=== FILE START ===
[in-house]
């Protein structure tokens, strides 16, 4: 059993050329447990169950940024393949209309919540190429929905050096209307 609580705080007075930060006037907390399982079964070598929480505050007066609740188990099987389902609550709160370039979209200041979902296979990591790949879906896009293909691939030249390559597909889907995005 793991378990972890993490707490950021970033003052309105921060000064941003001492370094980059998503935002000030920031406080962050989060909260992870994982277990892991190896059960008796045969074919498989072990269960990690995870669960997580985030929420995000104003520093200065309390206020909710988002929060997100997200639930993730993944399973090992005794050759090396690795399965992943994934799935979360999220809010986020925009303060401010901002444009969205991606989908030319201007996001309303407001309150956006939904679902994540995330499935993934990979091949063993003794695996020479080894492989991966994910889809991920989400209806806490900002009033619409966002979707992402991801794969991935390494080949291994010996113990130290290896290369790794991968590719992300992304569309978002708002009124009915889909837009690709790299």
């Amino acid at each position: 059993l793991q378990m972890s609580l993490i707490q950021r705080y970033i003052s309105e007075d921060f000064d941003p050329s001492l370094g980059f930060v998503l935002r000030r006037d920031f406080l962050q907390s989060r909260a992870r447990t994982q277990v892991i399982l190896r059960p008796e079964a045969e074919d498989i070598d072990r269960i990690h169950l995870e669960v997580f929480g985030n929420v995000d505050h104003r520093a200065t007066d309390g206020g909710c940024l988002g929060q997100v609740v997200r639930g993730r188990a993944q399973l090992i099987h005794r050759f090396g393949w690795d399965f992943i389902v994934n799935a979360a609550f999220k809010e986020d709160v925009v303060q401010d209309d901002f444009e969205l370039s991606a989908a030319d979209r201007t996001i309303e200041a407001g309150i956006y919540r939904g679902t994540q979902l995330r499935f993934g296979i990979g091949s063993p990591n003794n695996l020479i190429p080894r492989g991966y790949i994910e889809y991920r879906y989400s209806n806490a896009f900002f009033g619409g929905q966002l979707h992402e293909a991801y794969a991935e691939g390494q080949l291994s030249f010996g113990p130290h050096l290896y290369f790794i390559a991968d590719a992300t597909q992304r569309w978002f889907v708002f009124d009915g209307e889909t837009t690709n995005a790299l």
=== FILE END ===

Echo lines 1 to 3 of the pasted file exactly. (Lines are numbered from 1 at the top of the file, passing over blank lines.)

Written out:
[in-house]
């Protein structure tokens, strides 16, 4: 059993050329447990169950940024393949209309919540190429929905050096209307 609580705080007075930060006037907390399982079964070598929480505050007066609740188990099987389902609550709160370039979209200041979902296979990591790949879906896009293909691939030249390559597909889907995005 793991378990972890993490707490950021970033003052309105921060000064941003001492370094980059998503935002000030920031406080962050989060909260992870994982277990892991190896059960008796045969074919498989072990269960990690995870669960997580985030929420995000104003520093200065309390206020909710988002929060997100997200639930993730993944399973090992005794050759090396690795399965992943994934799935979360999220809010986020925009303060401010901002444009969205991606989908030319201007996001309303407001309150956006939904679902994540995330499935993934990979091949063993003794695996020479080894492989991966994910889809991920989400209806806490900002009033619409966002979707992402991801794969991935390494080949291994010996113990130290290896290369790794991968590719992300992304569309978002708002009124009915889909837009690709790299």
């Amino acid at each position: 059993l793991q378990m972890s609580l993490i707490q950021r705080y970033i003052s309105e007075d921060f000064d941003p050329s001492l370094g980059f930060v998503l935002r000030r006037d920031f406080l962050q907390s989060r909260a992870r447990t994982q277990v892991i399982l190896r059960p008796e079964a045969e074919d498989i070598d072990r269960i990690h169950l995870e669960v997580f929480g985030n929420v995000d505050h104003r520093a200065t007066d309390g206020g909710c940024l988002g929060q997100v609740v997200r639930g993730r188990a993944q399973l090992i099987h005794r050759f090396g393949w690795d399965f992943i389902v994934n799935a979360a609550f999220k809010e986020d709160v925009v303060q401010d209309d901002f444009e969205l370039s991606a989908a030319d979209r201007t996001i309303e200041a407001g309150i956006y919540r939904g679902t994540q979902l995330r499935f993934g296979i990979g091949s063993p990591n003794n695996l020479i190429p080894r492989g991966y790949i994910e889809y991920r879906y989400s209806n806490a896009f900002f009033g619409g929905q966002l979707h992402e293909a991801y794969a991935e691939g390494q080949l291994s030249f010996g113990p130290h050096l290896y290369f790794i390559a991968d590719a992300t597909q992304r569309w978002f889907v708002f009124d009915g209307e889909t837009t690709n995005a790299l």